The stripper blade/moistening module is fixedly set in one position within the mailing machine to reliably strip and moisten standard commercial business envelopes, and specifically #10 envelopes, as they are most commonly used. This creates problems, however, for other envelopes of different size or with different shaped flaps. For example, the stripper blade in this position may experience problems stripping square flaps, due to the width of the flap. In addition, even when the square flap is properly stripped open, the moistening device will moisten the entire width of the flap, and not just the glue line, since the entire flap must pass over the moistening device due to the position of the moistening device. Moistening the entire flap can cause moistening of the contents of the envelope as well, which could damage the contents. Excessive moistening can also negatively impact any printing performed on the envelope, such as, for example, a postage indicium. For example, if the printing is being done by an ink-jet printer, an excessive amount of moisture will cause the ink to run, thereby possibly rendering any printed information illegible.
Thus, there exists a need for a stripper blade/moistener system that can better accommodate envelopes of different sizes having different shaped and sized flaps.
The present invention alleviates the problems associated with the prior art and provides a stripper blade/moistening system that can reliably strip and seal envelopes of different sizes having flaps of different shapes and sizes. The present invention provides an adjustable stripper blade and moistening assembly that can be set based on the envelope size or flap size. The adjustable system of the present invention provides better control over the stripping of the envelope flap, as well as the placement of moistening fluid deposited on an envelope flap, thereby ensuring more consistent stripping and sealing, while also reducing the likelihood of an over-wetting condition.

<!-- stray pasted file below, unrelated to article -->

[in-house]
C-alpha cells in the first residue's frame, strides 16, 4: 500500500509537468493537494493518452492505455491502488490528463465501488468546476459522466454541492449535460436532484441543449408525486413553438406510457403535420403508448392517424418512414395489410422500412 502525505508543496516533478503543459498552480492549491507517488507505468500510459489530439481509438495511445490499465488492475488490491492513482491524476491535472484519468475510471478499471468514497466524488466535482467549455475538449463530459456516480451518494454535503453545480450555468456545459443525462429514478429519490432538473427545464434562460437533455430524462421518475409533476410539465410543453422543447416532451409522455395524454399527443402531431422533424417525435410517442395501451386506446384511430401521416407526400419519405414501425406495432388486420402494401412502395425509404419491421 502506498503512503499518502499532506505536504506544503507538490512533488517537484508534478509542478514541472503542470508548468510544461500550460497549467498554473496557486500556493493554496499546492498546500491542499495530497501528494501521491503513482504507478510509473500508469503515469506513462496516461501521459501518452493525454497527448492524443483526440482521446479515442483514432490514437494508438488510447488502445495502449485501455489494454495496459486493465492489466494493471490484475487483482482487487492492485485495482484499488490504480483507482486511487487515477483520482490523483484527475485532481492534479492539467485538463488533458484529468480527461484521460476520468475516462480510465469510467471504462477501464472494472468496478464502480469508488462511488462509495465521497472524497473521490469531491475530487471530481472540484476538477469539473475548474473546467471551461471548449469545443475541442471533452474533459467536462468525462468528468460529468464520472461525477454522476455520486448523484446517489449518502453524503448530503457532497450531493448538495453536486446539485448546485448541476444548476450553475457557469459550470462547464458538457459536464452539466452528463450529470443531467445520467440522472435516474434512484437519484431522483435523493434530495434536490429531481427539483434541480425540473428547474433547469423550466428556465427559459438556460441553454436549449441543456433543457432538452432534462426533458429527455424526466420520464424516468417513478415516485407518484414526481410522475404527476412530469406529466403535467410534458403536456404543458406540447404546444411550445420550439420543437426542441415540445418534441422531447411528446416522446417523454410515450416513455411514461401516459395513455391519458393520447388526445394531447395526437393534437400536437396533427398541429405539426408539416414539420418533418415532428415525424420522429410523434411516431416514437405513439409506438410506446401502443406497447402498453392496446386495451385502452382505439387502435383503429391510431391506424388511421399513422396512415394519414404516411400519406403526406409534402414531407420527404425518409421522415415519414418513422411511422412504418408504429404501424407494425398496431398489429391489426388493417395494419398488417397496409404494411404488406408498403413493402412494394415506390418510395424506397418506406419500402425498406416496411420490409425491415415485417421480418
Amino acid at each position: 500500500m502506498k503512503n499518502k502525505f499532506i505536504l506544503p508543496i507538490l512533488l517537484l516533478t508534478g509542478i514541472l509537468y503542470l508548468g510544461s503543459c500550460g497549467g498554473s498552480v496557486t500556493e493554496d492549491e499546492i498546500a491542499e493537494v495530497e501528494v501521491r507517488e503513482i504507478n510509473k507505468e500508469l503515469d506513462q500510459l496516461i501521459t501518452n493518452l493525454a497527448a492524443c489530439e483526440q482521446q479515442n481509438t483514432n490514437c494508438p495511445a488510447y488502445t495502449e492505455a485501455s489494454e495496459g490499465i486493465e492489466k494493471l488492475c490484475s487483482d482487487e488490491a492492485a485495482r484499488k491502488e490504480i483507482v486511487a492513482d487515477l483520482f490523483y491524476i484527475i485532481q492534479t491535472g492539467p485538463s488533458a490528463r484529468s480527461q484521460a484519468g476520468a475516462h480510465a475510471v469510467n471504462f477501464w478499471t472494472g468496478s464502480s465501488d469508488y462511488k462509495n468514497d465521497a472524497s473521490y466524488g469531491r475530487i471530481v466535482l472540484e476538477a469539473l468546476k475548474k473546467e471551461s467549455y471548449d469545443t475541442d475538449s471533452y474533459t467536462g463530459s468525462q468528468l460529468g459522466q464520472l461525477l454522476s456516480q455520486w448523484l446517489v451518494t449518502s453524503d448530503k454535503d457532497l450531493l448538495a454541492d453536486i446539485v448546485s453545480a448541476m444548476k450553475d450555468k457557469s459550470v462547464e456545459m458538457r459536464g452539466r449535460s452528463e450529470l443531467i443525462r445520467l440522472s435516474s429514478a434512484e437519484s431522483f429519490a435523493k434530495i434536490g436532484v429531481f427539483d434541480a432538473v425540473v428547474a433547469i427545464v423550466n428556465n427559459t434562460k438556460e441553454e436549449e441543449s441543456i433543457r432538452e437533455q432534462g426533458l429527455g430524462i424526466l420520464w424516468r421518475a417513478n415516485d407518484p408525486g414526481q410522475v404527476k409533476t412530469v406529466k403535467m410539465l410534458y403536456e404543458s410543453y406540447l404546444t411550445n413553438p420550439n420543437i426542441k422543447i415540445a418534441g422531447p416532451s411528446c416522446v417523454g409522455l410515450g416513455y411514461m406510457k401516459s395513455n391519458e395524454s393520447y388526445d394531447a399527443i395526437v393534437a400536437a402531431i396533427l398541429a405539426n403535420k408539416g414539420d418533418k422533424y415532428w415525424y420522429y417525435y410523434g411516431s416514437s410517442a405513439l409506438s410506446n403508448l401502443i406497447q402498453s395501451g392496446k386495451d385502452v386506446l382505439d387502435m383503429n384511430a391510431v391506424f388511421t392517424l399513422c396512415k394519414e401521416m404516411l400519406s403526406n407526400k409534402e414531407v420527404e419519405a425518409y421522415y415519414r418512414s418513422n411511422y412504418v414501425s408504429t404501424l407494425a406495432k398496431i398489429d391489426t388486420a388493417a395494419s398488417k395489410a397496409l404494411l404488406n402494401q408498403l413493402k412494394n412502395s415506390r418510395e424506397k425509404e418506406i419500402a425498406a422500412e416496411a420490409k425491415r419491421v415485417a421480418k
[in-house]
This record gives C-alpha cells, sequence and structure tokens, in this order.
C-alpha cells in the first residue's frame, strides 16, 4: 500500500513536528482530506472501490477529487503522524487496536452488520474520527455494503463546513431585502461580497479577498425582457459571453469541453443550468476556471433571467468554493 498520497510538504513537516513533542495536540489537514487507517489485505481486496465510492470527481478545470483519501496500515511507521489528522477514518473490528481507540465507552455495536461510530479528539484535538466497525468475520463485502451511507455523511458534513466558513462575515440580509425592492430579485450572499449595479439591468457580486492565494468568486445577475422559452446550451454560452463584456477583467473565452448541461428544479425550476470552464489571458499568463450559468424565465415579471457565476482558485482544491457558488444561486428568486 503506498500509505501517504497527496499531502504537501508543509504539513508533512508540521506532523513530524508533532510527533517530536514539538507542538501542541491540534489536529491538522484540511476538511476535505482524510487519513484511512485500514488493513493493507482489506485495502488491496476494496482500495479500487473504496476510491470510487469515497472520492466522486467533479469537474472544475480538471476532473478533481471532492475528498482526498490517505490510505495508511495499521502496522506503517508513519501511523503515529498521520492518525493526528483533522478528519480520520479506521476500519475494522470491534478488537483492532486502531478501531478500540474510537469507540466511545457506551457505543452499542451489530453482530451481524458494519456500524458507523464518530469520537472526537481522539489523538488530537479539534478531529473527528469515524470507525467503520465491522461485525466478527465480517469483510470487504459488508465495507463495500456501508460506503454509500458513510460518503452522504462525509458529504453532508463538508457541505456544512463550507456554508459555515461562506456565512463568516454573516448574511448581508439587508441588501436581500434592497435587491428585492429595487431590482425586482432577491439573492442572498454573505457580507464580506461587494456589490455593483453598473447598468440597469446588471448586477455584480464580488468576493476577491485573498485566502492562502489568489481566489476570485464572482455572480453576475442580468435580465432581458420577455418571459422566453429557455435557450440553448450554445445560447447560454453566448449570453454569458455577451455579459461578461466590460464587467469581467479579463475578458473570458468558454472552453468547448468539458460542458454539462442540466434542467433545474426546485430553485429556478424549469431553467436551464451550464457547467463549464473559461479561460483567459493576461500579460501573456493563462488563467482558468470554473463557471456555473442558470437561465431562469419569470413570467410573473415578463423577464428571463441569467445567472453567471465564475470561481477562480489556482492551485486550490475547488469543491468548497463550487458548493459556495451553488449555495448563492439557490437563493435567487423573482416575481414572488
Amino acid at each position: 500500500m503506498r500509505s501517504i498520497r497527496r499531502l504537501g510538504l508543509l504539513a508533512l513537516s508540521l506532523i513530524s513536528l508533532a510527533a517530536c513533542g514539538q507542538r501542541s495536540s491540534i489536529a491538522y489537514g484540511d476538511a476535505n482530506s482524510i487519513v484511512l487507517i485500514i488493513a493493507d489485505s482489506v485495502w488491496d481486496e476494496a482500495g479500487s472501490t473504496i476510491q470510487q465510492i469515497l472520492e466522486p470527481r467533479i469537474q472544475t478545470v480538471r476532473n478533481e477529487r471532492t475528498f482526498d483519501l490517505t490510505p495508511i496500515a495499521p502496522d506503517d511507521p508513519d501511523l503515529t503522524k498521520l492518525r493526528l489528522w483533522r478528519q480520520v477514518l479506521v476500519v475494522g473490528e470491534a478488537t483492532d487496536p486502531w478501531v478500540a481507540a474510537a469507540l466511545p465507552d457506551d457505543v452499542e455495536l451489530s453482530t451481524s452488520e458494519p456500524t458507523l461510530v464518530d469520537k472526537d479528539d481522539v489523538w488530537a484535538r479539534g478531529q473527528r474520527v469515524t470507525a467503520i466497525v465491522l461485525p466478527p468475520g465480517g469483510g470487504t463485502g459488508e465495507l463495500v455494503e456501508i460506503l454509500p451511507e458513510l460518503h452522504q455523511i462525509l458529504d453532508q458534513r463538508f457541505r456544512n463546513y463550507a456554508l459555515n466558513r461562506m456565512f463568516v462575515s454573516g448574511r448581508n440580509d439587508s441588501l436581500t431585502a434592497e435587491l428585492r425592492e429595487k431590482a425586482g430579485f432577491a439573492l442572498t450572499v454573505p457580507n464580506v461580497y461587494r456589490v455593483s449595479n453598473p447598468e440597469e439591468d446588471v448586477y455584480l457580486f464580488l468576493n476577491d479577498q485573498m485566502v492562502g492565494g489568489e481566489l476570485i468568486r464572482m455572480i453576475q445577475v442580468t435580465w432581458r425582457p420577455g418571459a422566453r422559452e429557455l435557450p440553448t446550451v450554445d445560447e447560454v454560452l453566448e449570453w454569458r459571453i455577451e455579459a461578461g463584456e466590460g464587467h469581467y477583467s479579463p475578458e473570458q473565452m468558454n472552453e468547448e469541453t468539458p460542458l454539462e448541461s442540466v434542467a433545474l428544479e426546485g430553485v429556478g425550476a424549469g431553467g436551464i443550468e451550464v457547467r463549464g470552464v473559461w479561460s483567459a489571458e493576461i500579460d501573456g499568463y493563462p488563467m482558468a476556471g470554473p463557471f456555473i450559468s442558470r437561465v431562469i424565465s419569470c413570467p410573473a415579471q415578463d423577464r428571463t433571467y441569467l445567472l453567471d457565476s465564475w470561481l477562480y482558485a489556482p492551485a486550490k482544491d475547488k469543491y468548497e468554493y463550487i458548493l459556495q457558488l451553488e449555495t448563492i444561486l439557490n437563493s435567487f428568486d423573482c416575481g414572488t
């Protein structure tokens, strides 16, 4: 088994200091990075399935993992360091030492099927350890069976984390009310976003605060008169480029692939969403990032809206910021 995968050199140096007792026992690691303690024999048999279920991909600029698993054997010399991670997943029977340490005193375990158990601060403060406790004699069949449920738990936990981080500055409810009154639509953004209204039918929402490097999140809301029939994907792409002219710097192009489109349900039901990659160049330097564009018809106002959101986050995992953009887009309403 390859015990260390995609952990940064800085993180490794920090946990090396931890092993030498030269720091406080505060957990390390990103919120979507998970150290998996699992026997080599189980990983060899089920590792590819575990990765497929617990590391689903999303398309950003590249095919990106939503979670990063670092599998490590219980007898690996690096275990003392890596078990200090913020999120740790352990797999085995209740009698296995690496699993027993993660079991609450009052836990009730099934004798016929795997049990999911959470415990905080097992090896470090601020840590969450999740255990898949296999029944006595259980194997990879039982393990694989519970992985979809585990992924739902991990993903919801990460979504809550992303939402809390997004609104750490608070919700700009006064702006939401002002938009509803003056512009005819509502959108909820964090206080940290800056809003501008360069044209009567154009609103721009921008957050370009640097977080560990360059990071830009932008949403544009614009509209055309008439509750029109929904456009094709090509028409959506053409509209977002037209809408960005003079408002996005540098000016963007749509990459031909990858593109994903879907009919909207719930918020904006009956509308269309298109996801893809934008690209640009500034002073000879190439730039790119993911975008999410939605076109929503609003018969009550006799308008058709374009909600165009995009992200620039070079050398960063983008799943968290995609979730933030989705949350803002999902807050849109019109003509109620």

In accordance with the present invention, a stripper blade and moistening assembly are adjustable in a direction transverse to the movement of a mail piece being passed through the mailing machine. By allowing the stripper blade to move with respect to the feed deck, the position of the stripper blade can be optimally set to reliably strip different size envelopes having flaps of different shapes and sizes. Additionally, by allowing the moistening assembly to move in conjunction with the stripper blade, there is better control of the amount and location of deposition of the moistening fluid on the envelope flap, thereby preventing possible damage to the envelope or its contents. In accordance with one embodiment of the present invention, the position of the stripper blade and moistening assembly are manually adjustable by an operator. In accordance with another embodiment, the position of the stripper blade and moistening assembly are automatically adjusted based on an input or, alternatively, sensed profile of the envelope flap.
Therefore, it should now be apparent that the invention substantially achieves all the above aspects and advantages. Additional aspects and advantages of the invention will be set forth in the description that follows, and in part will be obvious from the description, or may be learned by practice of the invention. Moreover, the aspects and advantages of the invention may be realized and obtained by means of the instrumentalities and combinations particularly pointed out in the appended claims.
The accompanying drawings illustrate presently preferred embodiments of the invention, and together with the general description given above and the detailed description given below, serve to explain the principles of the invention. As shown throughout the drawings, like reference numerals designate like or corresponding parts.
In describing the present invention, reference is made to the drawings, wherein there is seen in